Can people ID infectious disease by cough and sneeze sounds?


You’re at the supermarket trying to choose a ripe tomato when behind you you hear [cough sound]. If you’re like most people, you probably hold your breath, tighten your mask, and hope you don’t catch whatever Patient Zero is spraying over the fresh produce. And, if you’re like most people, chances are you’re overreacting. Because a new study shows that we’re not very skilled when it comes to diagnosing infectiousness based on the sound of a sneeze or cough. The work is in the Proceedings of the Royal Society: Biological Sciences. [Nicholas Michalak et al, Sounds of sickness: Can people identify infectious disease using sounds of coughs and sneezes?]

Previous studies have shown that folks can tell when someone is sick based on how they look or, in some cases, how they smell. So it’s only natural to wonder whether the same would hold true for an assessment with our ears.  

So researchers asked volunteers to listen to audio clips of people hacking and sneezing.

“Half of the coughs and sneezes were produced by someone with an infectious illness, like the flu or the common cold. And half were produced by benign causes like eating too much cinnamon all at once or sticking a Q-tip up their noses.”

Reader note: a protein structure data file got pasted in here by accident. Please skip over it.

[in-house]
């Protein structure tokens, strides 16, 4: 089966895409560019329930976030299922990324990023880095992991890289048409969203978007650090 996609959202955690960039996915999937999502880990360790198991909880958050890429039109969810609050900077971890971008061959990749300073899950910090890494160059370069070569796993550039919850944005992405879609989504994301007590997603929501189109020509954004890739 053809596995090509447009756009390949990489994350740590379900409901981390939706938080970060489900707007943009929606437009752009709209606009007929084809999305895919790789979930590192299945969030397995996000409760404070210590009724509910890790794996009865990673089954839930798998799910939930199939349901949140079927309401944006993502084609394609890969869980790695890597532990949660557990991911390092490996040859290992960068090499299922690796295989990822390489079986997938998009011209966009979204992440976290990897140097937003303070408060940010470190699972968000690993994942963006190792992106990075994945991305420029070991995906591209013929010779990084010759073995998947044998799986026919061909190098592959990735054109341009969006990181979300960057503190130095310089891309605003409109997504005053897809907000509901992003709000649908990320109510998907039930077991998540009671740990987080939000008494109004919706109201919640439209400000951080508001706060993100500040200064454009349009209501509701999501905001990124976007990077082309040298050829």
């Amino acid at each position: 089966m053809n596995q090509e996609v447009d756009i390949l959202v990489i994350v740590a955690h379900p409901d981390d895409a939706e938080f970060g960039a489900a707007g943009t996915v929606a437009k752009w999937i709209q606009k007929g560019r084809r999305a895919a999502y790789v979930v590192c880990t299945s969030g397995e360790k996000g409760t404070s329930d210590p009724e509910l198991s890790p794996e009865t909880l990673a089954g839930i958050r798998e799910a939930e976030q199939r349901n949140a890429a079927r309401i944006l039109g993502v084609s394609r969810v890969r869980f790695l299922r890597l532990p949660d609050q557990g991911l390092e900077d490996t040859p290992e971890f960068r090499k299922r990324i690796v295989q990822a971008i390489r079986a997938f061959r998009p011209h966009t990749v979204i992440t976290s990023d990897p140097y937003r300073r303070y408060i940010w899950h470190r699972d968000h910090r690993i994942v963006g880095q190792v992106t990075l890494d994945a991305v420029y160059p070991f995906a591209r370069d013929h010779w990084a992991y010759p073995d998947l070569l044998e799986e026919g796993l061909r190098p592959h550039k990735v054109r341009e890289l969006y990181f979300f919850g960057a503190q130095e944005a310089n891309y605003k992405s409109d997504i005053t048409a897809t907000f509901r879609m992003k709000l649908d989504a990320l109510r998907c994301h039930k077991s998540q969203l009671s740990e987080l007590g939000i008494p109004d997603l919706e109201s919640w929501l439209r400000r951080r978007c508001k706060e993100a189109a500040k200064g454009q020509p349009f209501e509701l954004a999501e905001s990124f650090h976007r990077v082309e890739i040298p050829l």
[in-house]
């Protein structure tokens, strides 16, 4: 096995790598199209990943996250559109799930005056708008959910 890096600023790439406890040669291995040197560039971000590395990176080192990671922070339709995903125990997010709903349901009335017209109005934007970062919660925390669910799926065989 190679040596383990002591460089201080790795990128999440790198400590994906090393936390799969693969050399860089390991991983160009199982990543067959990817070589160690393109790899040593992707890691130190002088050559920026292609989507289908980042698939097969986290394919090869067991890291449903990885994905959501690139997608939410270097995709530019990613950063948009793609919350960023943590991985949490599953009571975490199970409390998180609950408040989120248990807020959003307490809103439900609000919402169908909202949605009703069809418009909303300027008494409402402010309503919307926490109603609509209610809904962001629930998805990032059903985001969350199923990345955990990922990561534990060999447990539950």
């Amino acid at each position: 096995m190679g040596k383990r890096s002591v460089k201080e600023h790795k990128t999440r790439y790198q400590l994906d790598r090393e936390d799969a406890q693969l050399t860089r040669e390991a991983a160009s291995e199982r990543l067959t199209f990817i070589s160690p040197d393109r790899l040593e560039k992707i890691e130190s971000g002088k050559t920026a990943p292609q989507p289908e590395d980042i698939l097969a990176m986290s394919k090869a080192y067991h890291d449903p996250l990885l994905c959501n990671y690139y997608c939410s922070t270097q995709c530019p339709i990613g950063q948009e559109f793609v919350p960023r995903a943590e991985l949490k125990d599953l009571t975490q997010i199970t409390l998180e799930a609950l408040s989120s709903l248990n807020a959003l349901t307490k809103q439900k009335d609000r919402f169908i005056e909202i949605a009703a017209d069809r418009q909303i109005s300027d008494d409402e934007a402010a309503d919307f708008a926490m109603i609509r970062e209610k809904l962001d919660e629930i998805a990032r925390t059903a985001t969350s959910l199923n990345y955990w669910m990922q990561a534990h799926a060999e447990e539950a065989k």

Nicholas Michalak, a grad student in social psychology at the University of Michigan.

“We clipped these sounds from YouTube videos in which people told their audience that they were sick. Many reported having been diagnosed by a medical professional. All this said, we could not directly confirm whether people in our sound clips were infectious or not.”

And what he found?

“Across four studies of over 600 participants in total, on average, people guessed four out of ten sounds correctly. Which is consistent with random guessing. In other words, they weren’t very good at judging whether the sounds were infected.”

But being bad judges didn’t dampen their confidence. When asked how sure they were about their guesses, on a scale of 1 to 9, participants reported an average certainty of 7. 

“Interestingly we didn’t find any evidence that people who were more certain about their guesses were more or less likely to guess correctly.”

So what made them so sure that certain sounds were sure signs of disease? Well, the sickies, they figured, made noises that seemed the most gross.

“The more disgusting they perceived a sound the more likely they were to judge it infectious.”

So, [non-infectious cough sound] might be deemed more contagious than [infectious cough sound], depending on your own personal nasty-o-meter.

All that’s to say:

“Even if it seems you can tell whether a cough or sneeze is infectious based on how disgusting it sounds, that feeling has the potential to mislead you.”

In other words, you can’t judge a bug by its cougher.

—Karen Hopkin

(The above text is a transcript of this podcast)



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